The new and now complete three-volume biography of C. S. Lewis is a must read:
OK, we are only a few days away from Christmas and some of you are still looking for a gift for a friend or loved one at this late stage. Well, books of course never go astray. And books by or about C. S. Lewis never go astray either. So let me mention just one book – well, three actually. Given that the last of a three-volume biography of Lewis is now available, let me speak to this terrific set.
I refer to the just completed trilogy of works by Harry Lee Poe on the life and thought of Lewis. There are of course a number of good biographies of this great man around, including those of Alister McGrath, Colin Duriez, and Walter Hooper, to name but a few.
But this new set of works, coming in at over 1100 pages, will be one of the standard go-to works for quite some time to come. The three volumes by Poe are these:
Becoming C. S. Lewis: A Biography of Young Jack Lewis (1898-1918) (Crossway, 2019 – 309pp).
The Making of C. S. Lewis: From Atheist to Apologist (1918-1945) (Crossway, 2021 – 399pp).
The Making of C. S. Lewis: From War to Joy (1945-1963) (Crossway, 2022 – 413pp).
I have already written up the first two volumes. The first one I discuss here: https://billmuehlenberg.com/2020/08/01/c-s-lewis-and-redeeming-the-past/
And the second one is partially dealt with here: https://billmuehlenberg.com/2021/12/20/c-s-lewis-on-politics/
So here I will just say a few words about the final volume, and then quickly post this (after all, time IS running out for those last-minute gifts). As with the other two volumes, Poe makes extensive use of the many letters Lewis wrote to others.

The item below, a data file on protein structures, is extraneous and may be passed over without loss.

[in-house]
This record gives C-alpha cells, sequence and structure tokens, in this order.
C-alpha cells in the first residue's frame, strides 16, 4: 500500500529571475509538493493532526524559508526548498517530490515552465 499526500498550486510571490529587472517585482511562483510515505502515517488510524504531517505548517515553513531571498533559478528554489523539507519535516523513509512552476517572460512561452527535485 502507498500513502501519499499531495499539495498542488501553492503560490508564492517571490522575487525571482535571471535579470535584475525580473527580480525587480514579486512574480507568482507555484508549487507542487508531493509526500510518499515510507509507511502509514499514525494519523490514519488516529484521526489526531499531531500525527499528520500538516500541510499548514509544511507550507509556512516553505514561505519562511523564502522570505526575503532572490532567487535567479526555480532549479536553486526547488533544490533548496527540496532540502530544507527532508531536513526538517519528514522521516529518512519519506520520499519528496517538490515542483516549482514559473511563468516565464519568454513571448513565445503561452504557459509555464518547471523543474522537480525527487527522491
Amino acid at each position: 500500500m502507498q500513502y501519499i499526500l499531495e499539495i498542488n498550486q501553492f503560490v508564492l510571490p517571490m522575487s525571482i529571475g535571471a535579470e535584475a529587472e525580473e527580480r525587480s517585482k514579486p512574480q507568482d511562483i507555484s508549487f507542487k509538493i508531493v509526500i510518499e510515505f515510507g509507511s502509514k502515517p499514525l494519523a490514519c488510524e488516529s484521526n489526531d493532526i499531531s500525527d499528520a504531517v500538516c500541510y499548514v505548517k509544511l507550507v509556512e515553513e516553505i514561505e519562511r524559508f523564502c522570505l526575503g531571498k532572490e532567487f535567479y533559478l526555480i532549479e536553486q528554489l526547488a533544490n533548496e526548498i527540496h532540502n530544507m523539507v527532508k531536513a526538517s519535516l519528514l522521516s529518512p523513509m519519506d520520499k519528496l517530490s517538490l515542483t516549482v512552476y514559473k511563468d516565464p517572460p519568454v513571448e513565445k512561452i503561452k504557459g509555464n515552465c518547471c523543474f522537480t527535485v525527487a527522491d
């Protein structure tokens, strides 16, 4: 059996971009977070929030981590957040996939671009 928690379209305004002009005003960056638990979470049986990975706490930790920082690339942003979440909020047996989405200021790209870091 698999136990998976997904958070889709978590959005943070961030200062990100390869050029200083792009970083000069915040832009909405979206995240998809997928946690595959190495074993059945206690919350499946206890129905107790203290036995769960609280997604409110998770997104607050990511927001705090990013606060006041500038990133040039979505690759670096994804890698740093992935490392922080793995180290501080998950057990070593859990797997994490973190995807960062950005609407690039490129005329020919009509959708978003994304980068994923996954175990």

Here he looks at his latter years. As he had written in the final paragraph of his second volume:
In the last stage of his life, Lewis would see many changes to his routine. Lewis liked routine. He did not like change. Yet the last years of his life would be one long series of major changes. Mrs. Moore would die. He would leave the familiarity of Oxford for Cambridge. Freed from his wartime writing obligations, he would devote more time to his teaching and academic writing. He would change the focus of his nonacademic writing. He would marry, and then fall in love—in that order. He would grow old. He would give up old pleasures of twenty-mile walks and swimming in icy water. And he would continue to change his mind.
In this final book Poe describes all this in great detail. Consider just three episodes from his life during this period. One. Christian apologetics had been an important part of the literary output of Lewis, especially during the war years and just beyond. Consider four of them: The Problem of Pain (1940); Mere Christianity (1943, 1945, 1952); Miracles (1947); and The Abolition of Man (1947).
But such works became fewer afterwards. As Poe puts it: “What is clear is that by 1944, Lewis had decided not to take up any more of his valuable time constructing logical arguments. He had written what he had to say. He had made his contributions. He had done his war work. He had fulfilled his duty. Once the war was over, he intended to get back to his own work. Poetry, fiction, and the study of literature were his own work.”